This is one of my favorite gothic tropes. Often used in horror or mystery, an unreliable narrator is a first-person narrator of a story whose words the reader is not meant to take at face value. The narrator may be deliberately lying or their words may be influenced by unconscious bias or delusions. In the case of gothic fiction, it is most often this last reason that causes many narrators to be considered unreliable. Continue reading Gothic Tropes: The Unreliable Narrator
Summer is winding down, but you’ve still got time to squeeze in a few more summer reads! The only question is what to choose. If you don’t already have a stack of TBRs piled next to your bed like I do, finding your next book can be a daunting task. But not to worry, that’s what librarians are for! As your virtual Gothic Librarian, I’ve compiled some tips for helping you find your next dark and decadent read: Continue reading Picking Your Next Gothic Read
The term “Gothic” (with a capital G) refers to an era of literature and its accompanying trend in architecture during the late 18th century and throughout the 19th century. Both the literary and architectural movements were characterized by a return to medieval aesthetics. Fashionable English aristocrats, such as Horace Walpole, began to fill their estates with highly ornamented turrets and towers reminiscent of medieval churches.
Meanwhile, many authors began to abandon the Enlightenment principles of rationality and reason in favor of exploring the pleasure that can be found in emotions like terror. The original Gothic stories featured Gothic castles, abbeys, and ruins of the sort that were now being recreated and were often set in a vaguely medieval past. They generally included elements of the supernatural in reaction against the recent trend of realism and were characterized by melodrama, mystery, and suspense. Listed below are some of the seminal works of early Gothic fiction. Continue reading The Roots of Gothic Literature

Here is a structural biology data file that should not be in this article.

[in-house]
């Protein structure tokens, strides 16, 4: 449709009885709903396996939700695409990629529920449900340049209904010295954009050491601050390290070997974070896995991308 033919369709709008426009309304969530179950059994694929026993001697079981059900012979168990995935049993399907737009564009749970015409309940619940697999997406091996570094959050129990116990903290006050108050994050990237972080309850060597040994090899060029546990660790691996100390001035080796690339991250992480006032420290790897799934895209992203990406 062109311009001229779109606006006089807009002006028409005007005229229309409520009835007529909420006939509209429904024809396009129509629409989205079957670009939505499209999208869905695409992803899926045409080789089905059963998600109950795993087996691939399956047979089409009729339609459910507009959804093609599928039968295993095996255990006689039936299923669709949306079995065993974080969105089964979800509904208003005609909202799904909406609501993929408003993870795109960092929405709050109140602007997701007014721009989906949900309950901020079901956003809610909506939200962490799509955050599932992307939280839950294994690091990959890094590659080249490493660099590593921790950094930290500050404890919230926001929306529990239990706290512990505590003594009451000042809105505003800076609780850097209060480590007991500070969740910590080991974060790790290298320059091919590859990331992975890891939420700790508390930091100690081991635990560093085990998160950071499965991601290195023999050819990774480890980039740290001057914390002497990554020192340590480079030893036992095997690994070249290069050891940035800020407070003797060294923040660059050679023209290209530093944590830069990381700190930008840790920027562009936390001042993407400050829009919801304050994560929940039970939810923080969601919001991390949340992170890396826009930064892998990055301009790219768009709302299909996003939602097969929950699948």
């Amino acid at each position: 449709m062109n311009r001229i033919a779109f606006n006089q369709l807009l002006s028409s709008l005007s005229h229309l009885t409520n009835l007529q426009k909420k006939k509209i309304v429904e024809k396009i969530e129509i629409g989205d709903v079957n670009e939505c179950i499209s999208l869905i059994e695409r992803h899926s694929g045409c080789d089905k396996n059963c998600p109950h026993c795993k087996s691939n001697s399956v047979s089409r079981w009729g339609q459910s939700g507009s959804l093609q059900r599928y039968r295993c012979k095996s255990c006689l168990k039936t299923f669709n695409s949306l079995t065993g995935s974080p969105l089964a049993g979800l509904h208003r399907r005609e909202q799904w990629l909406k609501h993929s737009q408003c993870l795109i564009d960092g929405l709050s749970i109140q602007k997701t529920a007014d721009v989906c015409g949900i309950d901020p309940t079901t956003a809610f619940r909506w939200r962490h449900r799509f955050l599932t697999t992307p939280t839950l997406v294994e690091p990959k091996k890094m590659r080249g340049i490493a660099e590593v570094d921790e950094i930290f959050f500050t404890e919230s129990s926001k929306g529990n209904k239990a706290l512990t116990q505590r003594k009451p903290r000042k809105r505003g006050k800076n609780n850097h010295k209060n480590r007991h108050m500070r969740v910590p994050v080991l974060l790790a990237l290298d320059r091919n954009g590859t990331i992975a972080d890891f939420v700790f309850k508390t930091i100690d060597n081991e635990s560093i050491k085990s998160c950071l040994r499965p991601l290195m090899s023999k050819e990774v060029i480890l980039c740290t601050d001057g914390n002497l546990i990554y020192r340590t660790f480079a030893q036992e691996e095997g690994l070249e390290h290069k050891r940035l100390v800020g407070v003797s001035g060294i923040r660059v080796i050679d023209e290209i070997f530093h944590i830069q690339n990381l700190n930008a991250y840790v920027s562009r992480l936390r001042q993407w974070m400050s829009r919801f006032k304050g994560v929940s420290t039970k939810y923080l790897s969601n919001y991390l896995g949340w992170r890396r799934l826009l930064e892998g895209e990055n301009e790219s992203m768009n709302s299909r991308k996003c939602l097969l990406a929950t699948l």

Neil Gaiman is known and respected in the gothic community for many reasons. His comic book series The Sandman, which revolutionized the world of comics, stars a character called Death who became a fashion icon for goths for decades to come. His book Coraline brought creepy children’s tales to the public eye when it was made into a movie in 2009. My favorite work of his that I’ve read so far, however, is another kid’s book—The Graveyard Book.
This book is a tale for practically any age (the back recommends 10 and up, it does contain some mentions of violence). While certainly accessible to children, I found it perfectly enjoyable to read for the first time as an adult. There are many subtleties that might be missed by young readers (as they are often missed by the character Bod) that enrich the story for adults. Continue reading The Graveyard Book Review–A Ghost Story for All Ages
Now, how can we possibly talk about gothic literature without mentioning the vampire genre? Of all the creatures that go bump in the night, vampires have long been a favorite of writers and readers alike. Today of course, the word brings to mind the type of teenage vampire love story popularized by Stephanie Meyer. To have a true appreciation of the genre however, I urge you to check out some of the classic stories that established the concept of vampires as we think of them today and informed the countless vampire novels that followed: